When Shokoofeh Azar was a teenager in Tehran she often dreamed about winning the Booker Prize. When the winning books were translated into Farsi, she would devour them. “I followed all of the Booker Prize winners,” she says, “and always wanted to win the Booker one day.”
Now she has the chance to win a Booker prize – the International Booker – after her magic realist novel, The Enlightenment of the Greengage Tree, was named on the longlist for the £50,000 ($98,000) prize, which is shared between the author and translator of the winning book. The annual prize is given to a single novel or short-story collection translated into English and published in Britain or Ireland.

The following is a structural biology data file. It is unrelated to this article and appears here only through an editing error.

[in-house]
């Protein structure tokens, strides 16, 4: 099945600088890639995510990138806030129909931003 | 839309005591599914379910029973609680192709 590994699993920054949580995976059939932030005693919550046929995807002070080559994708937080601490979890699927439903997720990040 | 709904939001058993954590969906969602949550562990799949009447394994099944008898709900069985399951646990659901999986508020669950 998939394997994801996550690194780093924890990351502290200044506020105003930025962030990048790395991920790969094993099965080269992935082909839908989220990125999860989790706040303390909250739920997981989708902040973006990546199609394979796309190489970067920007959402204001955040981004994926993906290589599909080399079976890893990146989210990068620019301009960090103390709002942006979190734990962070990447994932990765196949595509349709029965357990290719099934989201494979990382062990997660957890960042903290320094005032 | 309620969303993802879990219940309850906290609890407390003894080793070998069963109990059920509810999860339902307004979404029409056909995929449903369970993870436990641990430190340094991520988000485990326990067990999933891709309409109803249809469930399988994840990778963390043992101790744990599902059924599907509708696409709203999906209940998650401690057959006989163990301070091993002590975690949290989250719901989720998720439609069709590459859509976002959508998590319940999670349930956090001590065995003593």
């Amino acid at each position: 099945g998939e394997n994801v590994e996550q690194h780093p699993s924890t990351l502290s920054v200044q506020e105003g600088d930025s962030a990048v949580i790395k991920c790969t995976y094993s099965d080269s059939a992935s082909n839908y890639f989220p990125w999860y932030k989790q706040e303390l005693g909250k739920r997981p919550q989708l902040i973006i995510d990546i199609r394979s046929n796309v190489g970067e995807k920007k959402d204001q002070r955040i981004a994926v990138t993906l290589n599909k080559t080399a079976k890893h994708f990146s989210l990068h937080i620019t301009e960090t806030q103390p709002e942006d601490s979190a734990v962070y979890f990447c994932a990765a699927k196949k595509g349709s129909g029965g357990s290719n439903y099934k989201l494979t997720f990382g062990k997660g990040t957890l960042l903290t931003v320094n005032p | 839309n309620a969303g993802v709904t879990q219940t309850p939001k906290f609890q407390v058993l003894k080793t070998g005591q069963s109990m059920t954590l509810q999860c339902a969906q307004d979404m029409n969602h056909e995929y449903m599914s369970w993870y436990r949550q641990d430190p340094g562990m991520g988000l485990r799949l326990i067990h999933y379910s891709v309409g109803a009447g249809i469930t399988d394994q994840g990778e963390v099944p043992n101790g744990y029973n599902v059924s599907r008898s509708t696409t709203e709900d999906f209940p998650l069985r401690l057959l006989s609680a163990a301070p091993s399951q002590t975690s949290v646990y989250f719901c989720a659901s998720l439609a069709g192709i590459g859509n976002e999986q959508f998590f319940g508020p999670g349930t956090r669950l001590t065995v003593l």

“It is very important for Iranians because it’s the first time an Iranian goes for this prize,” Azar says. “Lots of Iranian people who work in literature or are book readers are really excited about that.”
Azar worked as a journalist in Iran, covering social affairs. But she was arrested several times and endured spells in jail, including three months in isolation. Her family told her she had to flee the country.